High School Students
Met Sacramento High School
This group visited snowy Donner Summit in the end of March to conduct experiments around the Sierra Snowpack and how patterns in snow melt affect water availability in California.
San Francisco University High School
In late September, this A.P. Environmental Studies conducted research projects around the recently drain Van Norden Lake and the surrounding ecosystem. Their projects included questions related to water and soil nutrients, amphibians, aquatic insects, and the affect human impact can have on aquatic ecosystems.
Wooster High School
In August students from the Earl Wooster High School I.B. Biology class conducted research projects on water quality in a section of the Truckee River near their school.
Met Sacramento High School
In early June 21 students from the Met Sacramento High School joined us for a three day program. The students were focused on environmental chemistry and specifically, pH. They spilt into 4 groups that studied human impact on the pH of natural water ways, the effects of forest ash on water pH, and how soil chemistry and pH effects the trees that can grow.
Green Fields School
In March 11 students from the Green Fields school in Tuscan joined us for 5 days. The students were focused on snow science projects. They split into three groups to study pollutants, snowfall, snow settling, and snow density.
We had a group of Quarry Lane High School Students who did a great job on a project on soil and growing conditions using Lodgepole Pine trees. They made a fun presentation that is public on Prezi. Check out this link.
Take a look at these project presentations from the AP Environmental Science students at San Francisco University High, during a three day program this fall with HSI:
Truckee High School
Truckee High School‘s River Ecology Class stepped up their biology survey techniques by investigating soil quality, wetland organisms, birds, and water quality above and below Norden Dam in Soda Springs. After a day in the field they used class time to analyze their data and make these great presentations:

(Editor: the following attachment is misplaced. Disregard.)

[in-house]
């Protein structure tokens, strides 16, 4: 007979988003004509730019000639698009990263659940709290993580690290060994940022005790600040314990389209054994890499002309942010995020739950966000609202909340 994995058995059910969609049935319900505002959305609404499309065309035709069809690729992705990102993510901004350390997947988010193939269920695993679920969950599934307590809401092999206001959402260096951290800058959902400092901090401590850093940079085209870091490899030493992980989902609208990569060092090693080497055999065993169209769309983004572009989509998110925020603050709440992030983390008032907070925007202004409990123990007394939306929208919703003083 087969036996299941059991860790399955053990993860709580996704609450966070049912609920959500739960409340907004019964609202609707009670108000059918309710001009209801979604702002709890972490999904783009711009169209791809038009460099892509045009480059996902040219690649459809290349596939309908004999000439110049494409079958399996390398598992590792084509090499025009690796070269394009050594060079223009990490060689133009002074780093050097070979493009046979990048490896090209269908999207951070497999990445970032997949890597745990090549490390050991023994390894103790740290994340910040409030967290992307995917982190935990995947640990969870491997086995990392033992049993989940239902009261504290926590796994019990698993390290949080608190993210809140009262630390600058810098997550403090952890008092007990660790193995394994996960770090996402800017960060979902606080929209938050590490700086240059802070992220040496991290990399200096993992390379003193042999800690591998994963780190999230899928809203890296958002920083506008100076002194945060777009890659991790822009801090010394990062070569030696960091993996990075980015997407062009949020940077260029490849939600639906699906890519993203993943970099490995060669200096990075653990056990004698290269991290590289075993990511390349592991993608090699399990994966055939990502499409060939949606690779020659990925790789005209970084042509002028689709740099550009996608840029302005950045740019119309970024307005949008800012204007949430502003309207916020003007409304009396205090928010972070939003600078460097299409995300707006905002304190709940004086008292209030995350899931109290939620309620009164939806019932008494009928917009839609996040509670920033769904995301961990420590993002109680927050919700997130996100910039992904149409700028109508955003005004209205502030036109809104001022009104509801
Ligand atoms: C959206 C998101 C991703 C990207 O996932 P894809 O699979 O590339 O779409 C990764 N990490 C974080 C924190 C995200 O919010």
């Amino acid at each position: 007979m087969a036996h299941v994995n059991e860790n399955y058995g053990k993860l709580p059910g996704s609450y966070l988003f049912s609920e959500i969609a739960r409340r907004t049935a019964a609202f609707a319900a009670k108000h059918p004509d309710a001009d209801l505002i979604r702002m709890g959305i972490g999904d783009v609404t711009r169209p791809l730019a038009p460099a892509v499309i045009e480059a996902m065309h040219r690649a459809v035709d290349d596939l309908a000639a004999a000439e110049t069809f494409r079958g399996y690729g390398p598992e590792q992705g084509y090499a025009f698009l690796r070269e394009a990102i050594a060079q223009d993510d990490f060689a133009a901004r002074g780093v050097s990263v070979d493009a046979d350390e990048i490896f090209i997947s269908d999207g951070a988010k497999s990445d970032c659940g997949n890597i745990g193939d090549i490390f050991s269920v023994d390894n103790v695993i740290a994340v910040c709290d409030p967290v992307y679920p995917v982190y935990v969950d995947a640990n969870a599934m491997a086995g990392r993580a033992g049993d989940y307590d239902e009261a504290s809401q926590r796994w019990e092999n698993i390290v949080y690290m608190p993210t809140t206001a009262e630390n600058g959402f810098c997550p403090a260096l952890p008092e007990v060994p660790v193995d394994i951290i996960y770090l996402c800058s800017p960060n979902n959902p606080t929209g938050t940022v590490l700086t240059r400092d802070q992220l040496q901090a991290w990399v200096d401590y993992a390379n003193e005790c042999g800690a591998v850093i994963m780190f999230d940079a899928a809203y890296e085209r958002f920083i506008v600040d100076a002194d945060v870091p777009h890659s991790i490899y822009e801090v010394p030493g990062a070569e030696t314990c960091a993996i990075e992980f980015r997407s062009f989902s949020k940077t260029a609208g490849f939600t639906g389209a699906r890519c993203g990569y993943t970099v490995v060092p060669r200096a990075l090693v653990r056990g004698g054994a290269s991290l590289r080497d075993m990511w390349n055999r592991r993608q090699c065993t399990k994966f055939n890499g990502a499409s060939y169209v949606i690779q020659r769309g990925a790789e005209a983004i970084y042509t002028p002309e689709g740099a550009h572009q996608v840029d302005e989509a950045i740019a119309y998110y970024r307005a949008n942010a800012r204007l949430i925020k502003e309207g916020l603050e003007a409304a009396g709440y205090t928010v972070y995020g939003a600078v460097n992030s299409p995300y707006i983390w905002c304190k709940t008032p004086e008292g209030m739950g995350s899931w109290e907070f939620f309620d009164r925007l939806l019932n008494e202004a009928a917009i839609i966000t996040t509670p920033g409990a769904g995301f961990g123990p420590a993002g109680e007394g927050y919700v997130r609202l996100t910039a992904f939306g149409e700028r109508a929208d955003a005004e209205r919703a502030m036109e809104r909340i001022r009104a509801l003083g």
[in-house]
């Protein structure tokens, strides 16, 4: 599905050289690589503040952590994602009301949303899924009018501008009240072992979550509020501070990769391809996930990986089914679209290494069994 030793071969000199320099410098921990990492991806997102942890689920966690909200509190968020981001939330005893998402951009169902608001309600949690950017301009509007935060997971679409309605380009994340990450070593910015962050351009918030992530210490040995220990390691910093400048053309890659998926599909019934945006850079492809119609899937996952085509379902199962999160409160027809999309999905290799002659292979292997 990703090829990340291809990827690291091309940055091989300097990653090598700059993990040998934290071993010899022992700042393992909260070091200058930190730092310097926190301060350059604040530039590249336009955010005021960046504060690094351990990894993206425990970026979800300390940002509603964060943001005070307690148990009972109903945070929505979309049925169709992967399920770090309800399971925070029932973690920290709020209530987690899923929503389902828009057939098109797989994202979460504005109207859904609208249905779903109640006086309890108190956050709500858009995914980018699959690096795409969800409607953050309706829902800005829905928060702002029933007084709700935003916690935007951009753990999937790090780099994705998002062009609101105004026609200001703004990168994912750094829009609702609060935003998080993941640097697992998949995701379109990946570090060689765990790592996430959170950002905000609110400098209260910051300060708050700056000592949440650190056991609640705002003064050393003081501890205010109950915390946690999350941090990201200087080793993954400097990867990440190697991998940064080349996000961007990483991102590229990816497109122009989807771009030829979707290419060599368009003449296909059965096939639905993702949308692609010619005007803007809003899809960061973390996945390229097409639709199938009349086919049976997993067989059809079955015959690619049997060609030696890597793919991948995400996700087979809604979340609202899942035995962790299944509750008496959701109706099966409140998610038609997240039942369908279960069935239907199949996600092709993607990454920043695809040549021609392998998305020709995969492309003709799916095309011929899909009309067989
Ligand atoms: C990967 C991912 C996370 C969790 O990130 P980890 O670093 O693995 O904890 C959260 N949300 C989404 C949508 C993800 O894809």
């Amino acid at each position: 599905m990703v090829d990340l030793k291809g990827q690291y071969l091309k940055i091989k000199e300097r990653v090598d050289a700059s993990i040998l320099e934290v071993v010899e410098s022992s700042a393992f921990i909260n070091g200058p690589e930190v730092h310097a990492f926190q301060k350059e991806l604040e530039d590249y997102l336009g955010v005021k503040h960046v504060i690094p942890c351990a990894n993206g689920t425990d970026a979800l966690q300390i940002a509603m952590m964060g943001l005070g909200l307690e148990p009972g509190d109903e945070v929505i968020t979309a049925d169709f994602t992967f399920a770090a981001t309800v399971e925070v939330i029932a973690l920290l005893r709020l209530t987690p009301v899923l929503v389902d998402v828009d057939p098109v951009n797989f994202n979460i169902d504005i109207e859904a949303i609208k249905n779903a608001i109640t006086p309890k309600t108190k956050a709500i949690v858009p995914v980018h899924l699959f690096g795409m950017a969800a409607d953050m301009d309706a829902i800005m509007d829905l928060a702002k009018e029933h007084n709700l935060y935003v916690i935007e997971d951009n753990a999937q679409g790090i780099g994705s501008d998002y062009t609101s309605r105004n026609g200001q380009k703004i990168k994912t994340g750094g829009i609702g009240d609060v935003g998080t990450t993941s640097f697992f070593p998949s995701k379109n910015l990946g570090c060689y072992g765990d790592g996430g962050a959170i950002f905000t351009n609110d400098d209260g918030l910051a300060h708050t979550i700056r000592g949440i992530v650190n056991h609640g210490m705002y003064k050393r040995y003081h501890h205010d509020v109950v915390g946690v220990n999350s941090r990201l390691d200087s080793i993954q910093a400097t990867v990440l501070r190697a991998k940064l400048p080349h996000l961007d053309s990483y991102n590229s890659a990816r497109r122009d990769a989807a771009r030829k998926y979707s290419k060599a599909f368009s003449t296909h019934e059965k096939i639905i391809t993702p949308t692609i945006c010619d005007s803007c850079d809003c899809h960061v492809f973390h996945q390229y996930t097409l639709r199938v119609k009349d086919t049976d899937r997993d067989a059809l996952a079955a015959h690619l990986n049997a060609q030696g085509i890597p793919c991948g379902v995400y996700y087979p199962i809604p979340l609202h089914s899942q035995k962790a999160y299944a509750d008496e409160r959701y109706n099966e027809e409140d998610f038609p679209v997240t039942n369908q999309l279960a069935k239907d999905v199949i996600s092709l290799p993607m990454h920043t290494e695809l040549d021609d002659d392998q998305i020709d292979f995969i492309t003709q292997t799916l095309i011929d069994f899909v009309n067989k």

Middle School Students
Student Driven Research isn’t just for older high schoolers!
North Lake Tahoe Middle School
In June of 2016 Headwaters did a 3 day program with 6th graders from North Lake Tahoe Middle School. Their program was very short because they had to fit their entire projects into three days with only two 45 minute class periods each day. They did a great job in a short amount of time. The students did poster presentations instead of Power Point presentations. They also made a great video about their projects. Check it out here.
Check out these great presentations by middle school students from the Quarry Lane School. They did a 5 day program that allowed the students to work hard and produce great results. The students had a wide array of topics and all were able to learn some new statistics while they were analyzing their data.
Squaw Valley Prep
Check out these projects the 2014 Squaw Valley Prep 7th & 8th graders produced in three days:
The first project was on Toad Habitat. The students wanted to understand how the drought was potentially affecting toad habitat in Van Norden Meadow. Check out their powerpoint:
Another group studied water percolation in the meadow. They compared the different layers of meadow soils to see how percolation rates differed for different soil types.
The last group managed to pull off two projects in just three days! They compared the stickiness of sap among local tree species and tried to figure out what that meant for tree protection; their second project compared both toad size and the number of macro-invertebrates in the meadow between the 2013 and 2014 seasons.
Remember, these student-created presentations were the culmination of three days worth of making observations, asking questions, and collecting and analyzing data. Not bad for middle schoolers!